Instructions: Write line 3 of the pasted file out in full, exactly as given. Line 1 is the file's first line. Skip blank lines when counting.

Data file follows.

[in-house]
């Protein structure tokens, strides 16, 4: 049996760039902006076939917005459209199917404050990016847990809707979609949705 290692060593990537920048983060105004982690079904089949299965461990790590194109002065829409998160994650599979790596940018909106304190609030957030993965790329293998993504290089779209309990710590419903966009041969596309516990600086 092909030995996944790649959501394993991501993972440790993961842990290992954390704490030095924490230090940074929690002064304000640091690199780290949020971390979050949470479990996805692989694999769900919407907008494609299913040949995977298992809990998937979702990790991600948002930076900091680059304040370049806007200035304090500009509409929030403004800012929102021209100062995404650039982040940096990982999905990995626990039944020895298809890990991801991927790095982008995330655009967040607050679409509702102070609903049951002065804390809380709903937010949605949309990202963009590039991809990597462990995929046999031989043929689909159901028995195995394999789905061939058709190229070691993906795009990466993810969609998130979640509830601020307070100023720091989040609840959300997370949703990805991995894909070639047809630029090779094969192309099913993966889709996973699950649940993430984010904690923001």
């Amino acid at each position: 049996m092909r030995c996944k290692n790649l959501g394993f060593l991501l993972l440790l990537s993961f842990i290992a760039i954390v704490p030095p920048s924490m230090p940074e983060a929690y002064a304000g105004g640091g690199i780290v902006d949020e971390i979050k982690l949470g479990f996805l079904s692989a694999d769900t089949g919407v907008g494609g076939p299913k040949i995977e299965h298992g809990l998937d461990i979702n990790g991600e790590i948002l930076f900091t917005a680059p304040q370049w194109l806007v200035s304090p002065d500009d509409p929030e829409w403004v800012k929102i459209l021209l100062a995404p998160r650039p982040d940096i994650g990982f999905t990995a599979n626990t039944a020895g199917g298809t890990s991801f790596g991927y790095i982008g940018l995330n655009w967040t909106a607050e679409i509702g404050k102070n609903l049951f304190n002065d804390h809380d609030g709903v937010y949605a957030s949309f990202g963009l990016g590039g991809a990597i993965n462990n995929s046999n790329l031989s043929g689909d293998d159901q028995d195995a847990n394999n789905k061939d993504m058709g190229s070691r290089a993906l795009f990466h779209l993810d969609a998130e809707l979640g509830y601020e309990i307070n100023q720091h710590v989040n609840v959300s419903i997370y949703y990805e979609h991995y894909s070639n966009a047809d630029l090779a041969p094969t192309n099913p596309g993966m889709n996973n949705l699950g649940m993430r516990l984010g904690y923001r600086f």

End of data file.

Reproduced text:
């Amino acid at each position: 049996m092909r030995c996944k290692n790649l959501g394993f060593l991501l993972l440790l990537s993961f842990i290992a760039i954390v704490p030095p920048s924490m230090p940074e983060a929690y002064a304000g105004g640091g690199i780290v902006d949020e971390i979050k982690l949470g479990f996805l079904s692989a694999d769900t089949g919407v907008g494609g076939p299913k040949i995977e299965h298992g809990l998937d461990i979702n990790g991600e790590i948002l930076f900091t917005a680059p304040q370049w194109l806007v200035s304090p002065d500009d509409p929030e829409w403004v800012k929102i459209l021209l100062a995404p998160r650039p982040d940096i994650g990982f999905t990995a599979n626990t039944a020895g199917g298809t890990s991801f790596g991927y790095i982008g940018l995330n655009w967040t909106a607050e679409i509702g404050k102070n609903l049951f304190n002065d804390h809380d609030g709903v937010y949605a957030s949309f990202g963009l990016g590039g991809a990597i993965n462990n995929s046999n790329l031989s043929g689909d293998d159901q028995d195995a847990n394999n789905k061939d993504m058709g190229s070691r290089a993906l795009f990466h779209l993810d969609a998130e809707l979640g509830y601020e309990i307070n100023q720091h710590v989040n609840v959300s419903i997370y949703y990805e979609h991995y894909s070639n966009a047809d630029l090779a041969p094969t192309n099913p596309g993966m889709n996973n949705l699950g649940m993430r516990l984010g904690y923001r600086f």